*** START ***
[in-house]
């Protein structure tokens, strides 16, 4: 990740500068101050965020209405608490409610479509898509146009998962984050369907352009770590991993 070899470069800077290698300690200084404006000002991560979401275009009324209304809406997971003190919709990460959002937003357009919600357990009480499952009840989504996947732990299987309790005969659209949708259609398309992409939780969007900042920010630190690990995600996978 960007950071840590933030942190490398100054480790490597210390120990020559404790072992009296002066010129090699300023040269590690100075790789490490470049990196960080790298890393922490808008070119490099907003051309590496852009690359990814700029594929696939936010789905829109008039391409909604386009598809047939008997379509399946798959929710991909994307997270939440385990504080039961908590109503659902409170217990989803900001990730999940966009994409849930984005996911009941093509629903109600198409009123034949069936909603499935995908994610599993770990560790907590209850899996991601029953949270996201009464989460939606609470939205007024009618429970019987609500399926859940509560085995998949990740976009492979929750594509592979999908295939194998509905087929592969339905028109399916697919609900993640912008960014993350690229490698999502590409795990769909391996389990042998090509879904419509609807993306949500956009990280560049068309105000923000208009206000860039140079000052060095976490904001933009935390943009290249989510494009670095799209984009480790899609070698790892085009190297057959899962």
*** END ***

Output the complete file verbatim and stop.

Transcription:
[in-house]
């Protein structure tokens, strides 16, 4: 990740500068101050965020209405608490409610479509898509146009998962984050369907352009770590991993 070899470069800077290698300690200084404006000002991560979401275009009324209304809406997971003190919709990460959002937003357009919600357990009480499952009840989504996947732990299987309790005969659209949708259609398309992409939780969007900042920010630190690990995600996978 960007950071840590933030942190490398100054480790490597210390120990020559404790072992009296002066010129090699300023040269590690100075790789490490470049990196960080790298890393922490808008070119490099907003051309590496852009690359990814700029594929696939936010789905829109008039391409909604386009598809047939008997379509399946798959929710991909994307997270939440385990504080039961908590109503659902409170217990989803900001990730999940966009994409849930984005996911009941093509629903109600198409009123034949069936909603499935995908994610599993770990560790907590209850899996991601029953949270996201009464989460939606609470939205007024009618429970019987609500399926859940509560085995998949990740976009492979929750594509592979999908295939194998509905087929592969339905028109399916697919609900993640912008960014993350690229490698999502590409795990769909391996389990042998090509879904419509609807993306949500956009990280560049068309105000923000208009206000860039140079000052060095976490904001933009935390943009290249989510494009670095799209984009480790899609070698790892085009190297057959899962």